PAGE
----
Exploring the food sections over the past ten years or so indicated several trends at work. First, despite some naysayers, old-fashioned home baking is alive and well. For some cooks, especially those who might be daunted by custard or pie crust, it remains a challenge, leading to the purchase of pastries to culminate a dinner that may otherwise have been a showcase for several courses of home cooking. And it happens in reverse, too. Chefs are tapping into their mother's upside-down cakes and cobblers and serving them with pride and giving new recognition to desserts that do not require teams of famous pastry chefs.

At the same time, there are other home cooks who might be capable of whipping up a layer cake with accomplished ease, but who welcome more challenging recipes, for soufflés, cream puffs and other elaborate confections presented with complicated garnishes, following recipes that come straight from the kitchens of chefs.

Recipes that fit both these categories have been assembled in this book. Indeed, the interest in restaurant desserts at home represents the most significant trend reflected here.

Important changes in the ingredients and equipment that have become available for home cooks during this time have improved home baking and dessert-making, and have made those restaurant-style confections possible.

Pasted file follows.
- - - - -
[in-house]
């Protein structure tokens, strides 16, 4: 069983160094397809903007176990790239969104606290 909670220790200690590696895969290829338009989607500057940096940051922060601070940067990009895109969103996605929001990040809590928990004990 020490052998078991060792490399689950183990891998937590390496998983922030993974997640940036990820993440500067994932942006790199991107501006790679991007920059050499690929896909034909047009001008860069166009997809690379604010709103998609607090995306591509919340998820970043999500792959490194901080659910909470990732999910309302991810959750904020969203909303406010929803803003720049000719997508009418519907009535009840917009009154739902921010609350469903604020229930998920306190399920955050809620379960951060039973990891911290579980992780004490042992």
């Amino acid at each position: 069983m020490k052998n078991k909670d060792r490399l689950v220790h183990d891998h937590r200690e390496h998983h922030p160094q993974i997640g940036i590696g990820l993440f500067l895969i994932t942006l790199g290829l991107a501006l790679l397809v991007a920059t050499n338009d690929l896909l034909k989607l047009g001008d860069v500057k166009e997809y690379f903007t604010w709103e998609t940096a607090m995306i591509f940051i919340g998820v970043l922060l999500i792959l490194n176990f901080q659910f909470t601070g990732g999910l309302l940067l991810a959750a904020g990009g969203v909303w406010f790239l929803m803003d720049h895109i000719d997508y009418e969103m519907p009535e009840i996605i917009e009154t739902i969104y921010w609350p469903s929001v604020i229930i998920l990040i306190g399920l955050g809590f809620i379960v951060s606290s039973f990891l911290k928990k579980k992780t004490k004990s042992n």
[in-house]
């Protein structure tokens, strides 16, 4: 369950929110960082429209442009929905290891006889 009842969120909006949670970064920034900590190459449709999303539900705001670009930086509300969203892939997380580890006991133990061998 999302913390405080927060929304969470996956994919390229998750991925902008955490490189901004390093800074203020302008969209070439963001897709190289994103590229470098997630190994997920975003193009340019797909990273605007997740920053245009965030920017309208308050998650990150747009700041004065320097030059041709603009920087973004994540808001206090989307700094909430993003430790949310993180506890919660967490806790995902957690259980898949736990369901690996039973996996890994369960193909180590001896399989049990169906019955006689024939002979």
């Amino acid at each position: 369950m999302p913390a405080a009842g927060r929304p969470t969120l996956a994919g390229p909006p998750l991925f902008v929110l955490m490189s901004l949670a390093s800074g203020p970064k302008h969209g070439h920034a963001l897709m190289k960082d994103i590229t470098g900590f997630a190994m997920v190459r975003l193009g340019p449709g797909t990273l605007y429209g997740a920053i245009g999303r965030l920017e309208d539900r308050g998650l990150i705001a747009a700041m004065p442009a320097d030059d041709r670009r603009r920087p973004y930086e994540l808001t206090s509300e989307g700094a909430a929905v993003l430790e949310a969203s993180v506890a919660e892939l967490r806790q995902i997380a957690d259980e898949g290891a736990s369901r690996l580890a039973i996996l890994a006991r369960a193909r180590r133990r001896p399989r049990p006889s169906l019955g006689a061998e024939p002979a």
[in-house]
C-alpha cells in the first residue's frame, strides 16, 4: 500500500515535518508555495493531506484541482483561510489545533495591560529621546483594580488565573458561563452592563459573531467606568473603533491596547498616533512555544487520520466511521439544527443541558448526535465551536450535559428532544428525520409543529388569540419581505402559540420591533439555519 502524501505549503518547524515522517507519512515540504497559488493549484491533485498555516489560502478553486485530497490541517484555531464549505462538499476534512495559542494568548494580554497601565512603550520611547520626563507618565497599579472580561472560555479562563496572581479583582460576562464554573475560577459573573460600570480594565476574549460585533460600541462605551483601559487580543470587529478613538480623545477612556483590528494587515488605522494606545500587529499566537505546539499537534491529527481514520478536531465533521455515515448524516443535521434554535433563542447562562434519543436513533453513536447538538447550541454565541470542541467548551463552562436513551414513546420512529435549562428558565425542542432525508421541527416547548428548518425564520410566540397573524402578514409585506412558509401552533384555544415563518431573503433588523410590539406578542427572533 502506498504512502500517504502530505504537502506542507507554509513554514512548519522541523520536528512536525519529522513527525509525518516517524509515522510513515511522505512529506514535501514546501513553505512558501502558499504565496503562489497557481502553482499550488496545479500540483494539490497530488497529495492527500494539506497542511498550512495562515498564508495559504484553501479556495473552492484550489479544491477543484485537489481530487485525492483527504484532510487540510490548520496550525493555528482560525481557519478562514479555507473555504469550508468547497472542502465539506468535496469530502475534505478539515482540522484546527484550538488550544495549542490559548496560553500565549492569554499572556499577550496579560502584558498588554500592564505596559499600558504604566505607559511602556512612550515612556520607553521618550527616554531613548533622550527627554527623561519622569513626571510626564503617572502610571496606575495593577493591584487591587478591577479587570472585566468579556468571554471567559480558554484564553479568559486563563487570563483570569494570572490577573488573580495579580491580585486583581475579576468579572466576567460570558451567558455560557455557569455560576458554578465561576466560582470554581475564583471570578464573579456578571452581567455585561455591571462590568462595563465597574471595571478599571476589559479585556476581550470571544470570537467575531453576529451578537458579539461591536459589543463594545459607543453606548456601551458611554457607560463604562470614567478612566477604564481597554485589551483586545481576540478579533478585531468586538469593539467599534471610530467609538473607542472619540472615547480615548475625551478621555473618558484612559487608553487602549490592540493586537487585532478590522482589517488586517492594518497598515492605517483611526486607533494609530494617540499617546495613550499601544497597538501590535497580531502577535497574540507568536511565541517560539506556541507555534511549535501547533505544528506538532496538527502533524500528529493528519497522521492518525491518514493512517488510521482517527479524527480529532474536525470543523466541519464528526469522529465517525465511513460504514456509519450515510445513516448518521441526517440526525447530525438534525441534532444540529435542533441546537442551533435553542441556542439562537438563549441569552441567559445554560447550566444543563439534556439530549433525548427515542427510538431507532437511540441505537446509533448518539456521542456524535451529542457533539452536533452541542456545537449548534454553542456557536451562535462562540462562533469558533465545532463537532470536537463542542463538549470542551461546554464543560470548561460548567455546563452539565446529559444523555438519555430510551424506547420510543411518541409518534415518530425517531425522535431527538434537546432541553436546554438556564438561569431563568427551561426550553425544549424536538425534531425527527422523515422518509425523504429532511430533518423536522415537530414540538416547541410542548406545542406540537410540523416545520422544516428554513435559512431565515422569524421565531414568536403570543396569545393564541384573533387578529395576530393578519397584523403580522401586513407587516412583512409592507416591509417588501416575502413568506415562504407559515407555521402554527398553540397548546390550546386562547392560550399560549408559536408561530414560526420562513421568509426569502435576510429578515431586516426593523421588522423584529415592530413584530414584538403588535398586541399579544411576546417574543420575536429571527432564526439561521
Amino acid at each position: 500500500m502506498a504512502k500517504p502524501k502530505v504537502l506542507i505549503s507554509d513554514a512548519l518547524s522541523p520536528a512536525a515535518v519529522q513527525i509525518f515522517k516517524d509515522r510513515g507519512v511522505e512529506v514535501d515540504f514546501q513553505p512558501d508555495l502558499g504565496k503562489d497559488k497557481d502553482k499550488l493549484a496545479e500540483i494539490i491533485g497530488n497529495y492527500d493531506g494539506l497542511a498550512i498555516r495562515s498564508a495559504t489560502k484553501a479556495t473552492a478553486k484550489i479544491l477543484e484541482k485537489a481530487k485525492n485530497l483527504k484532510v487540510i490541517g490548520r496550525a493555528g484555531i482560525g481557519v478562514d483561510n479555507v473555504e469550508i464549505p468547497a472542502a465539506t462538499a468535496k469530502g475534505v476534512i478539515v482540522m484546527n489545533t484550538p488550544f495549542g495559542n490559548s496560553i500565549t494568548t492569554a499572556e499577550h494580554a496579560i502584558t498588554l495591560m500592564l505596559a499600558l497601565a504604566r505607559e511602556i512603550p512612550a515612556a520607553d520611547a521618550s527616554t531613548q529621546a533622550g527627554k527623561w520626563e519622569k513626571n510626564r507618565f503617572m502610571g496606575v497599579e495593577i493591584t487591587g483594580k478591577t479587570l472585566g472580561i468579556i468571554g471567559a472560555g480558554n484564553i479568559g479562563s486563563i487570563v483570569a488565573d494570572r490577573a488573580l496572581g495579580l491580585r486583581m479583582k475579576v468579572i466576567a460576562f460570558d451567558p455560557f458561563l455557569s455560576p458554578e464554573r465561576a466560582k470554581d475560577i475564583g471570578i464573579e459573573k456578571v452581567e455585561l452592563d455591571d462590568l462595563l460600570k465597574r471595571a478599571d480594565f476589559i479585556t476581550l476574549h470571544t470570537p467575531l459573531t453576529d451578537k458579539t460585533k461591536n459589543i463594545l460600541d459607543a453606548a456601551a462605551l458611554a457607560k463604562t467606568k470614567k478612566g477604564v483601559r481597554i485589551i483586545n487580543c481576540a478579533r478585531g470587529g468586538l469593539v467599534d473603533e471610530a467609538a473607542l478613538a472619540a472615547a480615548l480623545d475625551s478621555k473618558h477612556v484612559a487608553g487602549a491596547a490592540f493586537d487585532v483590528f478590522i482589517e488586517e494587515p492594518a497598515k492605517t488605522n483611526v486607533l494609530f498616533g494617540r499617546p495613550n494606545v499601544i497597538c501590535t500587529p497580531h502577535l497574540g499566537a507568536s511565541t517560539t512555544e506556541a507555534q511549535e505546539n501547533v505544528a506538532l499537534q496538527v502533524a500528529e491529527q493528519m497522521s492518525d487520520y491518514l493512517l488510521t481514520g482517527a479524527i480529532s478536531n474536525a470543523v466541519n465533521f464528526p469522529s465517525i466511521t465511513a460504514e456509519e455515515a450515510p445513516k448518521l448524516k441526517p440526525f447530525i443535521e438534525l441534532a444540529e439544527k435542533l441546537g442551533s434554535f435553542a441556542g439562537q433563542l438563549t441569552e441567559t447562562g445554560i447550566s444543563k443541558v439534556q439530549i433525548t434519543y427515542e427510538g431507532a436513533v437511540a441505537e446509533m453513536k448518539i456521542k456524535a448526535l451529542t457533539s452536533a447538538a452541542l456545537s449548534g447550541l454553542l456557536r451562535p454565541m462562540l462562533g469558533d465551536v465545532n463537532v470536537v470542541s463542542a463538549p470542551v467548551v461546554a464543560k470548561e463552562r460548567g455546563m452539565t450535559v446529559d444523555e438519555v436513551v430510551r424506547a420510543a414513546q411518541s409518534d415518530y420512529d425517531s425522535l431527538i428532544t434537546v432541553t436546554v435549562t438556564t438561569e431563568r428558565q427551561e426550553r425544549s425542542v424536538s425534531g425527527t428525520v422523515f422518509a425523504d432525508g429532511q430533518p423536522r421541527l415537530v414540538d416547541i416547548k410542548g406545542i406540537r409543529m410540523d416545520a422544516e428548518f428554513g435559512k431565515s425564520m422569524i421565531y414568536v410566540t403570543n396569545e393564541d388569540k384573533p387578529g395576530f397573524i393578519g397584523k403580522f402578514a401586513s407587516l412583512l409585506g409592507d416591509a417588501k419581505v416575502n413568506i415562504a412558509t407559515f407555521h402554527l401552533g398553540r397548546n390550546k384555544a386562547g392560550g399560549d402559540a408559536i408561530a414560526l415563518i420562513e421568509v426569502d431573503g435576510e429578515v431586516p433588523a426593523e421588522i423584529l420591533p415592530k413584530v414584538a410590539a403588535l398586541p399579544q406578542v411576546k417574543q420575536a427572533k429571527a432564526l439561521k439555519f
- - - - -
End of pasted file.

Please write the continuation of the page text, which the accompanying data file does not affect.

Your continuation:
Better-quality chocolate, cocoa, butter and flavoring ingredients like vanilla beans are widely sold, even in supermarkets. Though desserts are not a significant part of most Asian cuisines, ingredients like ginger, lemongrass, mango, green tea and sticky rice are giving new tastes to old desserts. Homely tapioca has even become trendy.

Gear that pastry chefs have long taken for granted like heavy-duty baking pans with or without convenient nonstick finishes, generous spatulas, sieves, efficient zesters, powerful standing mixers and rolls of parchment paper are also easy to find. Flexible silicone mats, molds and even basting brushes have simplified many baking jobs. Even the quality of home ice cream makers has improved, as the prices have dropped. And stainless steel wire whisks in assorted sizes now come with a choice of handles, including cushioned rubber. These improvements have made baking easier.